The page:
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National Register of Historic Places Program

The National Register of Historic Places is the official list of the Nation's historic places worthy of preservation. Authorized by the National Historic Preservation Act of 1966, the National Park Service's National Register of Historic Places is part of a national program to coordinate and support public and private efforts to identify, evaluate, and protect America's historic and archeological resources.

 

Property Name Mission Nuestra Señora de la Soledad Historic District
Reference Number 14000344
State California
County Monterey
Town Soledad
Street Address 36641 Fort Romie Road
Multiple Property Submission Name N/A
Status Listed 6/27/2014
Areas of Significance EXPLORATION/SETTLEMENT, ARCHAEOLOGY, ETHNIC HERITAGE/HISPANIC, ETHNIC HERITAGE/NATIVE AMERICAN, RELIGION, ARCHITECTURE
Link to full file https://www.nps.gov/nr/feature/places/pdfs/14000344.pdf
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Mission Nuestra Señora de la Soledad is eligible for listing in the National Register of Historic Places under Criteria A, B, C, and D at the local level of significance in the Areas of Exploration/Settlement, Hispanic and Native American Ethnic Heritage, and Religion, Architecture, and Archaeology. Mission Soledad was the thirteenth of twenty-one Catholic missions established in California by the Franciscan order between 1769 and 1823. The missions and subsequent settlements impacted the overall development of the state through architecture, language, and culture. Mission Soledad is the final resting place of Governor Jos' Joaquin de Arrillaga, first governor of Alta California 1804-1814. The mid-twentieth century reconstruction of the Chapel and South Wing represent the work of a master, Harry Downie, established as a mission restorer in the 1930s. Much of the rest of the district is in ruins, with potential to yield important information about the life of the Franciscans, the mission system, and the Native people who lived and worked at Mission Nuestra Senora de la Soledad. Mission Nuestra Senora de la Soledad's first period of significance begins in 1791 with its establishment as the thirteenth California Mission and concludes with the 1850 repair and/or reconstruction of the 1832 Chapel by Feliciano Soberanes. The second period of significance begins in 1954, when Harry Downie completed the reconstruction of the Chapel and ends in 1962, when he completed the South Wing reconstruction.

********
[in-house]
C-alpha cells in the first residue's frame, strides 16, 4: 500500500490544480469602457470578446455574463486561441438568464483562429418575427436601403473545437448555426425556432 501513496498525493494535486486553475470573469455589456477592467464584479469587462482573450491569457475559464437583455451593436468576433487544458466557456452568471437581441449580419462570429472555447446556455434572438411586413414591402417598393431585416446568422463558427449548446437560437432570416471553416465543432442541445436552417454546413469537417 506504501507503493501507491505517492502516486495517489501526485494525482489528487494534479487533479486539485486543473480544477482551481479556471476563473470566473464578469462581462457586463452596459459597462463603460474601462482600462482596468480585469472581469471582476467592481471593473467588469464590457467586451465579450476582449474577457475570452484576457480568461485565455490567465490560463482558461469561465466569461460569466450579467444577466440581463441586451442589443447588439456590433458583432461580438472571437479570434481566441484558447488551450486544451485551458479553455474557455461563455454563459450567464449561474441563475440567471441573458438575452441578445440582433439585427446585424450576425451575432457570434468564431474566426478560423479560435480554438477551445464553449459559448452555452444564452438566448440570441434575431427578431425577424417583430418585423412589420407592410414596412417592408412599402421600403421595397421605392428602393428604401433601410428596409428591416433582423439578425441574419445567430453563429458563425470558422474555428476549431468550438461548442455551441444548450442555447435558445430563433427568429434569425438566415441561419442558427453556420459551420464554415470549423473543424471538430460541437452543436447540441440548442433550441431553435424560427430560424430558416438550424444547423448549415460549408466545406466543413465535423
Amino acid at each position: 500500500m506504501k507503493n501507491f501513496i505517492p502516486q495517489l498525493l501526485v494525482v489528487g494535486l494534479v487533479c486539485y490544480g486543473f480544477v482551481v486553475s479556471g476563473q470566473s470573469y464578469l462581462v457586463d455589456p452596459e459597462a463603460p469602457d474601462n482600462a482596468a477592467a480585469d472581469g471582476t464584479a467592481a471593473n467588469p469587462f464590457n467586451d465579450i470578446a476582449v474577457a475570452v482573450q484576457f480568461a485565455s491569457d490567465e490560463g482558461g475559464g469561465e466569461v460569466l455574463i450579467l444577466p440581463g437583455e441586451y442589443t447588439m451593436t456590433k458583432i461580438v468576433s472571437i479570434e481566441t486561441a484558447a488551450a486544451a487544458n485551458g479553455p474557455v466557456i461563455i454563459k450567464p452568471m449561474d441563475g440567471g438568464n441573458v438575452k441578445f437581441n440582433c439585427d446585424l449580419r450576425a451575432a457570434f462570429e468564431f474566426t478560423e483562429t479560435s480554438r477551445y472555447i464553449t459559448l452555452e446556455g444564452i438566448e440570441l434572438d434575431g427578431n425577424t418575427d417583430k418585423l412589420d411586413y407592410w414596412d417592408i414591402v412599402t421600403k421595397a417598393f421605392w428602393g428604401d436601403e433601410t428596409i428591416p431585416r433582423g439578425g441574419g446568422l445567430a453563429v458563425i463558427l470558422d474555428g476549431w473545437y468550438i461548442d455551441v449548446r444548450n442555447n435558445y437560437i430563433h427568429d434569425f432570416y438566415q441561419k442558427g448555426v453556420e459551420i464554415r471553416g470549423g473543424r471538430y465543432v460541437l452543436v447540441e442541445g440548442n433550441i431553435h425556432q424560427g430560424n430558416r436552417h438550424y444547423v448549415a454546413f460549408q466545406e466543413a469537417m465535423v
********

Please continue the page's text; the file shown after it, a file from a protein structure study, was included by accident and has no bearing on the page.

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Properties are listed in the National Register of Historic Places under four criteria: A, B, C, and D. For information on what these criterion are and how they are applied, please see our Bulletin on How to Apply the National Register Criteria